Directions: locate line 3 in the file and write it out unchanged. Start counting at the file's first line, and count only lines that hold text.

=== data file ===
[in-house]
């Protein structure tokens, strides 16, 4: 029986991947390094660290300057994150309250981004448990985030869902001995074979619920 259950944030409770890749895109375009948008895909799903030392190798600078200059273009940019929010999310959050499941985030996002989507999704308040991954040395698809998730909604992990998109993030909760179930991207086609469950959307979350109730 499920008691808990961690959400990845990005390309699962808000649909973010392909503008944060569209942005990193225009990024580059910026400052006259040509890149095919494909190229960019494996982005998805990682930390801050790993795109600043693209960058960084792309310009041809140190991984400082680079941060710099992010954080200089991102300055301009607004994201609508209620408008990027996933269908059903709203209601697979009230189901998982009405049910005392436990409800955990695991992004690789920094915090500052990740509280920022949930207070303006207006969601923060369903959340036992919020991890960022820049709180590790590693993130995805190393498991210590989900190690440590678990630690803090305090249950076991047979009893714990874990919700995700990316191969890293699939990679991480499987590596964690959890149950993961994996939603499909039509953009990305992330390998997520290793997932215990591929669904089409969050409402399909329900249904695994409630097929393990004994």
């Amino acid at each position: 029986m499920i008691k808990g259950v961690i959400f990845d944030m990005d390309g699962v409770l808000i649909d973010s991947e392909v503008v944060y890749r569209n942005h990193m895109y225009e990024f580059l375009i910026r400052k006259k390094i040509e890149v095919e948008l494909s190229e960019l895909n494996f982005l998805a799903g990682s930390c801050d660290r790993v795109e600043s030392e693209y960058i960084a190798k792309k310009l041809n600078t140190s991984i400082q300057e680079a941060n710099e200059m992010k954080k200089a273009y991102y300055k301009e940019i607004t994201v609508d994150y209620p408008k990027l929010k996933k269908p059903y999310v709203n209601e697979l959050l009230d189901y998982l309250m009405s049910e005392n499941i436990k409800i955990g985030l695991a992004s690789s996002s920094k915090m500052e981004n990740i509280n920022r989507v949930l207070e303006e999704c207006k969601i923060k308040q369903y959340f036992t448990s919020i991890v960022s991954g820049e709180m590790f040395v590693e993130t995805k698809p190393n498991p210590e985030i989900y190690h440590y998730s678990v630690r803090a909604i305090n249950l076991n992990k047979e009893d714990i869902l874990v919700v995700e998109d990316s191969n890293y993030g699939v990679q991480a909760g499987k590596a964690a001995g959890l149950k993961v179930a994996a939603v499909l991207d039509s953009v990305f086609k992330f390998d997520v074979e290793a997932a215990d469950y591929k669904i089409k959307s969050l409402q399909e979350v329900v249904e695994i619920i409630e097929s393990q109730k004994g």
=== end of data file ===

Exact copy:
């Amino acid at each position: 029986m499920i008691k808990g259950v961690i959400f990845d944030m990005d390309g699962v409770l808000i649909d973010s991947e392909v503008v944060y890749r569209n942005h990193m895109y225009e990024f580059l375009i910026r400052k006259k390094i040509e890149v095919e948008l494909s190229e960019l895909n494996f982005l998805a799903g990682s930390c801050d660290r790993v795109e600043s030392e693209y960058i960084a190798k792309k310009l041809n600078t140190s991984i400082q300057e680079a941060n710099e200059m992010k954080k200089a273009y991102y300055k301009e940019i607004t994201v609508d994150y209620p408008k990027l929010k996933k269908p059903y999310v709203n209601e697979l959050l009230d189901y998982l309250m009405s049910e005392n499941i436990k409800i955990g985030l695991a992004s690789s996002s920094k915090m500052e981004n990740i509280n920022r989507v949930l207070e303006e999704c207006k969601i923060k308040q369903y959340f036992t448990s919020i991890v960022s991954g820049e709180m590790f040395v590693e993130t995805k698809p190393n498991p210590e985030i989900y190690h440590y998730s678990v630690r803090a909604i305090n249950l076991n992990k047979e009893d714990i869902l874990v919700v995700e998109d990316s191969n890293y993030g699939v990679q991480a909760g499987k590596a964690a001995g959890l149950k993961v179930a994996a939603v499909l991207d039509s953009v990305f086609k992330f390998d997520v074979e290793a997932a215990d469950y591929k669904i089409k959307s969050l409402q399909e979350v329900v249904e695994i619920i409630e097929s393990q109730k004994g």